Posted by Deborah L. Birx
Right things. Right places. Right now. Six simple words that are strategically guiding the largest U.S. foreign assistance program -- PEPFAR -- the U.S. President's Emergency Plan for AIDS Relief.
I've been privileged to lead PEPFAR for a year now, working with countries to achieve the potential of an AIDS-free generation, together.
A program never known for taking baby steps, we are making great strides forward, together with all of our partners, focusing on:
- Adolescent girls and young women
- Life-saving treatment for children living with HIV/AIDS
- Data-driven decision-making
- Strengthening community engagement
- Ending stigma and discrimination
- Adolescent Girls and Young Women
Every year, 380,000 adolescent girls and young women are infected with HIV, 7,300 every week, over 1,000 everyday. And in sub-Saharan Africa, they are more likely than their male counterparts to be living with HIV. That is why PEPFAR joined with the Bill & Melinda Gates Foundation and theNike Foundation to launch the $210 million DREAMS Partnership to ensure that adolescent girls and young women have an opportunity to live Determined, Resilient, Empowered, AIDS-free, Mentored, and Safe lives. DREAMS will provide a core package of evidence-based interventions that have successfully addressed HIV risk behaviors, HIV transmission, and gender-based violence combined with intense ongoing evaluation to measure impact and ensure the ability to continually improve programs.
Children and HIV/AIDS
In 2013, 3.2 million children under the age of 15 were living with HIV/AIDS -- more than 90 percent in sub-Saharan Africa. Tragically, only one-fourth has access to treatment. Children living with HIV are one-third less likely to receive antiretroviral treatment (ART) compared to adults. Without ART, half of the children living with HIV will die before their second birthday, and 80 percent will die before their fifth birthday. To help change this situation, PEPFAR and the Children's Investment Fund Foundation created the Accelerating Children's HIV/AIDS Treatment (ACT) Initiative. This $200 million initiative will reach 300,000 more children living with HIV across high priority countries in sub-Saharan Africa by the end of 2016.
PEPFAR is using data in unprecedented ways, strategically targeting geographic areas and populations with the highest HIV burden to achieve the greatest impact for our investments. We are examining data down to the most granular site level to reach those most in need and prevent new infections. Globally, we are heading towards 28 million new infections in the next 15 years. But, as UNAIDS has laid out in its bold Fast-Track report, by achieving the 90/90/90 global goals and focusing our efforts, we can change the very course of the epidemic if we seize the moment now. Ministries of Health are leading the way in using data to understand where the HIV epidemic is and where to expand critical services. Kenya launched itsHIV Prevention Revolution Road Map in August 2014 -- signaling a new way to address its HIV epidemic, and other high burden countries around the globe are taking this innovative approach.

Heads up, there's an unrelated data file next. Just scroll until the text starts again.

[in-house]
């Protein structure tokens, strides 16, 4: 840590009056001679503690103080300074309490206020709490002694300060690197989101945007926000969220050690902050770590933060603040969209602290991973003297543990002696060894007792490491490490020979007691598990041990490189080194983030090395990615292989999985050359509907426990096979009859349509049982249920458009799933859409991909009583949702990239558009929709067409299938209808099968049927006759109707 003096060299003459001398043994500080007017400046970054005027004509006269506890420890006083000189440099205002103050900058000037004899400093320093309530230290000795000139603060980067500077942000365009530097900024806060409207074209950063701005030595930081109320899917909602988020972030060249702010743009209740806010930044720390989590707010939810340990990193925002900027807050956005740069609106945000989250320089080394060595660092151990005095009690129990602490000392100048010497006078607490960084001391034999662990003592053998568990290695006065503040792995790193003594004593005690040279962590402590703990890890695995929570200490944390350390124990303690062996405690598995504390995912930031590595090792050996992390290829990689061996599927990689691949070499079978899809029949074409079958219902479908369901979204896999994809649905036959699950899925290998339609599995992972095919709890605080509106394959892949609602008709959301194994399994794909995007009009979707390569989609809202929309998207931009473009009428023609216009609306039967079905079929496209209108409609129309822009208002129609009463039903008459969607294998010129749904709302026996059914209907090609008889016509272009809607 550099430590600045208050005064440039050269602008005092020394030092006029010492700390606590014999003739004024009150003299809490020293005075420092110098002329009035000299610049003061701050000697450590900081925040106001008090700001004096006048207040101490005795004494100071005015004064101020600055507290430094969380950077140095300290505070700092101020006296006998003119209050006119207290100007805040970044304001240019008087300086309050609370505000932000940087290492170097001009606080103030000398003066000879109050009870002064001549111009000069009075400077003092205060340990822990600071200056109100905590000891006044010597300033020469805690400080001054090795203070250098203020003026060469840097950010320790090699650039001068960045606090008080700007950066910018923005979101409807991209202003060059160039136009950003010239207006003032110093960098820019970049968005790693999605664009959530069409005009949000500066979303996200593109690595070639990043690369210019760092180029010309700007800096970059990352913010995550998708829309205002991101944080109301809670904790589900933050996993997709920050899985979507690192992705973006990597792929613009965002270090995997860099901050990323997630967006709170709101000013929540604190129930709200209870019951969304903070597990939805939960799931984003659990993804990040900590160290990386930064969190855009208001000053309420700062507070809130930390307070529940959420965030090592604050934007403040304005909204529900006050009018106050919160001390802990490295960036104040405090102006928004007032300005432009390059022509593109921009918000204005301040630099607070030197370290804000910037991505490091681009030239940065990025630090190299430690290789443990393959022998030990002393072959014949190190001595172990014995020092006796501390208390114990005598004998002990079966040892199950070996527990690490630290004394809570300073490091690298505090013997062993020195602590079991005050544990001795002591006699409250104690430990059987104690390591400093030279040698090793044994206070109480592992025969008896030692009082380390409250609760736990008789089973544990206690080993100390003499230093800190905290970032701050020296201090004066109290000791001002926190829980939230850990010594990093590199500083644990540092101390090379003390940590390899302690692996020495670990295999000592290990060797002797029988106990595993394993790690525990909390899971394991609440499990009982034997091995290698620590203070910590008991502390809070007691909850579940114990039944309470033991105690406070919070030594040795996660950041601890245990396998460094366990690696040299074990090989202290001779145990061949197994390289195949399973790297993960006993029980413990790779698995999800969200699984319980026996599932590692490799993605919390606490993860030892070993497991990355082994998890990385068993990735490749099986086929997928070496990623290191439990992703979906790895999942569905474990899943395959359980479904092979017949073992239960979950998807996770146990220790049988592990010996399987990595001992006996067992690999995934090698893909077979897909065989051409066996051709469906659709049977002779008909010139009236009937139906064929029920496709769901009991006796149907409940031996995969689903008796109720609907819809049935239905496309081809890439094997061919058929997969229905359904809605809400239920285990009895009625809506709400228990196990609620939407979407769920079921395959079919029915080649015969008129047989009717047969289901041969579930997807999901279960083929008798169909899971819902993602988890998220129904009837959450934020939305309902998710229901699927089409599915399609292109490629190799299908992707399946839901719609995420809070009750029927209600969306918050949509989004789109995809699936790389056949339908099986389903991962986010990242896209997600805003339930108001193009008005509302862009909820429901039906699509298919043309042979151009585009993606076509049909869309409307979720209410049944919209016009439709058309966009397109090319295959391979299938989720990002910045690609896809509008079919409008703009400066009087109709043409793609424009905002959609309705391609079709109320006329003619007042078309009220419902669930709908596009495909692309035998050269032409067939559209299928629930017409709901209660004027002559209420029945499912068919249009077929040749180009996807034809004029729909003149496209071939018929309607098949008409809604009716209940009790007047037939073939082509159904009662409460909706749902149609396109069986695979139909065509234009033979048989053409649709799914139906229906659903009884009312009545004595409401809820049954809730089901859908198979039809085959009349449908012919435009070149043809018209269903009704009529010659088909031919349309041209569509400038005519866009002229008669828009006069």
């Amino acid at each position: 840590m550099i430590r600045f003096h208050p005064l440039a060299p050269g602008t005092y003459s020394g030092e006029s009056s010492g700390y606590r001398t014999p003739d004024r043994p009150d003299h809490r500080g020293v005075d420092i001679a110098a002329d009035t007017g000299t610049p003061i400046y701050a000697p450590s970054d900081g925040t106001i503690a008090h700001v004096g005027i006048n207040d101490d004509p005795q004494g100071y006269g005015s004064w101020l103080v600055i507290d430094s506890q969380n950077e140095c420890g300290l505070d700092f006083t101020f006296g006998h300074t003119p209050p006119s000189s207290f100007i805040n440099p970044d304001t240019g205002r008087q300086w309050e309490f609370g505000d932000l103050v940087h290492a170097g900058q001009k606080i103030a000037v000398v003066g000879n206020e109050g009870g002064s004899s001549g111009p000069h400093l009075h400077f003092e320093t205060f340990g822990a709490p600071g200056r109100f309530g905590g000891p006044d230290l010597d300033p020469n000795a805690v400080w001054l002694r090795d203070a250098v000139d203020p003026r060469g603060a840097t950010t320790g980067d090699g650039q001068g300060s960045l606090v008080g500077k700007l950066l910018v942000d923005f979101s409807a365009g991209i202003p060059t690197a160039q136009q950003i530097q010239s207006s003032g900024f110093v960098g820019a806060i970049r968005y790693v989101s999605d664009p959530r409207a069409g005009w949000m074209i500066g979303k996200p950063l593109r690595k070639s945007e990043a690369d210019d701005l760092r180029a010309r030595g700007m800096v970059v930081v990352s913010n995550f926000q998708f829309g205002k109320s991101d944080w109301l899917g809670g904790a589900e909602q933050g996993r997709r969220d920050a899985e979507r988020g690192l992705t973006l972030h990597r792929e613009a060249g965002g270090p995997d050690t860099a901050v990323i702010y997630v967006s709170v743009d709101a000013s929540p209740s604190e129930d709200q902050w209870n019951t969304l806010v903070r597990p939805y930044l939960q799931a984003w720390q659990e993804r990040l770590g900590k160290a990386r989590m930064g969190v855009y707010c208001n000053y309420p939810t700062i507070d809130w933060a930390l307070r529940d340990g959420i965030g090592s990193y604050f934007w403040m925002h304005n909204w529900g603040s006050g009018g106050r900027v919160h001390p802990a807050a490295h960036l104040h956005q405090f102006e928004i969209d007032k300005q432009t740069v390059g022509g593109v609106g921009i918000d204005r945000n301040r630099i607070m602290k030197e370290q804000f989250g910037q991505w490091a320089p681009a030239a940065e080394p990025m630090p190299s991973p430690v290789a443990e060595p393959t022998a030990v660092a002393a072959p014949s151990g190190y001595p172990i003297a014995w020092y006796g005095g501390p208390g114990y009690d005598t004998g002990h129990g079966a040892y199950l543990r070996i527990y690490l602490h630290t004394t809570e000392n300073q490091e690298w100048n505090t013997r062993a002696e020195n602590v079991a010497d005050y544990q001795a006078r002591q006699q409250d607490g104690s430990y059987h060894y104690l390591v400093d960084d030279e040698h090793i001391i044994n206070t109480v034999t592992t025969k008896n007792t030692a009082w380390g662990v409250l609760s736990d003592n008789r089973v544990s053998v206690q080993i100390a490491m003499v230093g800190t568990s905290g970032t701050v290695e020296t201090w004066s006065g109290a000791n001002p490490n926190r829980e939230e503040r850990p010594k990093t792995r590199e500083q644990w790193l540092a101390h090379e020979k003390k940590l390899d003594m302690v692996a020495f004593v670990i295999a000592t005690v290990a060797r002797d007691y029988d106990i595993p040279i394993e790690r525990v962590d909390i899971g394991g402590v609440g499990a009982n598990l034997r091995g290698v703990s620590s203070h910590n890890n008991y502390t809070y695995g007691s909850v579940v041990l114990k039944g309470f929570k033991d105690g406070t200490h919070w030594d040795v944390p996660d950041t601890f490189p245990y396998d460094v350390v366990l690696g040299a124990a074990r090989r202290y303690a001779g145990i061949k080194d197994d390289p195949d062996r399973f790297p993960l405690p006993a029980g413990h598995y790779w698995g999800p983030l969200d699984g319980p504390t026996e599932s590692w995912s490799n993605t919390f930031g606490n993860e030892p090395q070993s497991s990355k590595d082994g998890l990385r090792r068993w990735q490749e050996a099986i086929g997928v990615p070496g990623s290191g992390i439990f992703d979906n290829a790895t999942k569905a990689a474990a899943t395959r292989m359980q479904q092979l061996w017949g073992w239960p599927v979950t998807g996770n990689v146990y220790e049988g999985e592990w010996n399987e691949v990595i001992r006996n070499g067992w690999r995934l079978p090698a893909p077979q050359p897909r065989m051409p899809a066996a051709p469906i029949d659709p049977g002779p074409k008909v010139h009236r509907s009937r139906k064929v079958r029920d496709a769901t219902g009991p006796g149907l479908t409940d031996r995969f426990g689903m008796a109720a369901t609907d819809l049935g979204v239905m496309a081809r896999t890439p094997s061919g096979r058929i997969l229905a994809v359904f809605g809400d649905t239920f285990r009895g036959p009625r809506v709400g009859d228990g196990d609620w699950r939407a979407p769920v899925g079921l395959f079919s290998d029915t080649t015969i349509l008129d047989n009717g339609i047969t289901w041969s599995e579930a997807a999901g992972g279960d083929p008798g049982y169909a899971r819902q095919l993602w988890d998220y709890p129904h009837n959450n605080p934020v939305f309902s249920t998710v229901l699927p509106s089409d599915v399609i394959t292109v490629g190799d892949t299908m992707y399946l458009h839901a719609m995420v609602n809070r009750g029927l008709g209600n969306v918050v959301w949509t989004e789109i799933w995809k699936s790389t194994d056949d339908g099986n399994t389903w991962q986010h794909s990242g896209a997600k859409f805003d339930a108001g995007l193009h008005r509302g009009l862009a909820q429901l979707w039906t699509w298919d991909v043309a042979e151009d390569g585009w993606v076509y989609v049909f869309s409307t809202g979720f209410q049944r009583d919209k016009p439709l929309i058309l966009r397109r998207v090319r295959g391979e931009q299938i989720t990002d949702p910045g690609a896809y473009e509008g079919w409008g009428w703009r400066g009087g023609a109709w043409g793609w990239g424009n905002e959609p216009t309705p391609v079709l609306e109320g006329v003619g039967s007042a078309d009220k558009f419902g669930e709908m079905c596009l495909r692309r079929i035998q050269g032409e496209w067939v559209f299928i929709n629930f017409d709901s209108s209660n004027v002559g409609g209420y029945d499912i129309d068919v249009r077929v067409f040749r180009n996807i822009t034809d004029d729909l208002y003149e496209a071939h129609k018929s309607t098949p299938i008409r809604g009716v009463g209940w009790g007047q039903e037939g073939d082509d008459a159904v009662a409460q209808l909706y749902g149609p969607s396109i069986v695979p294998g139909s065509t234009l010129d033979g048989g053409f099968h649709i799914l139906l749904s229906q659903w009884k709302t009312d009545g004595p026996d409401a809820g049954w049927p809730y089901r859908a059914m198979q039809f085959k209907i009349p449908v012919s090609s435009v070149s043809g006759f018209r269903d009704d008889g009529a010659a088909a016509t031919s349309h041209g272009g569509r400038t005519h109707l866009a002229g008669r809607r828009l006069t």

Data is only as useful as it is accessible, understandable, and actionable. That is why PEPFAR is opening its data to optimize program effectiveness and foster mutual accountability. We have posted on our website the first-everPEPFAR Dashboards, enabling all to view, download and utilize PEPFAR data. We invite all stakeholders to examine the Dashboards, analyze our progress, and let us know if you have ideas for how to make this information or our program better. That is the value of transparency.
HIV/AIDS interventions must be tailored to the unique needs of the communities they serve. We also know that the long-term sustainability of these programs is dependent on the full engagement of civil society at every point in their development and implementation. To cement this into all of PEPFAR planning, I have instructed each of our PEPFAR countries to involve civil society throughout the development of their annual Country Operational Plans -- from day one. No longer will civil society simply hear about our actions, they will be meaningfully involved in discussing what needs to be done to best control their local epidemics.
Stigma and Discrimination
Stigma and discrimination as well as harmful laws and policies reduce access to essential health services and undermine efforts toward effective responses to HIV/AIDS. The principles of good public health demand that we strive to reach all affected populations with core HIV services even when facing difficult cultural contexts, severe stigma and discrimination, or challenging security environments.
I believe I speak for the entire PEPFAR team when I say it is an honor to wake up every day and work for a program whose mission is to save lives. I am grateful to the countries for their leadership, their willingness to focus and change the way we all have been doing business together. I am thankful for the voices of the community and innovative partnerships that bring their insights and ideas to make us more effective day-by-day. While the epidemic is not yet over, we can see an AIDS-free generation on the horizon, but we must run toward it with the focus to succeed. And what better reason is there than that to keep us all moving forward.
About the Author: Deborah L. Birx, M.D., serves as the U.S. Global AIDS Coordinator and U.S. Representative for Global Health Diplomacy.
Editor's Note: This blog entry also appears on the Huffington Post's Impact Blog.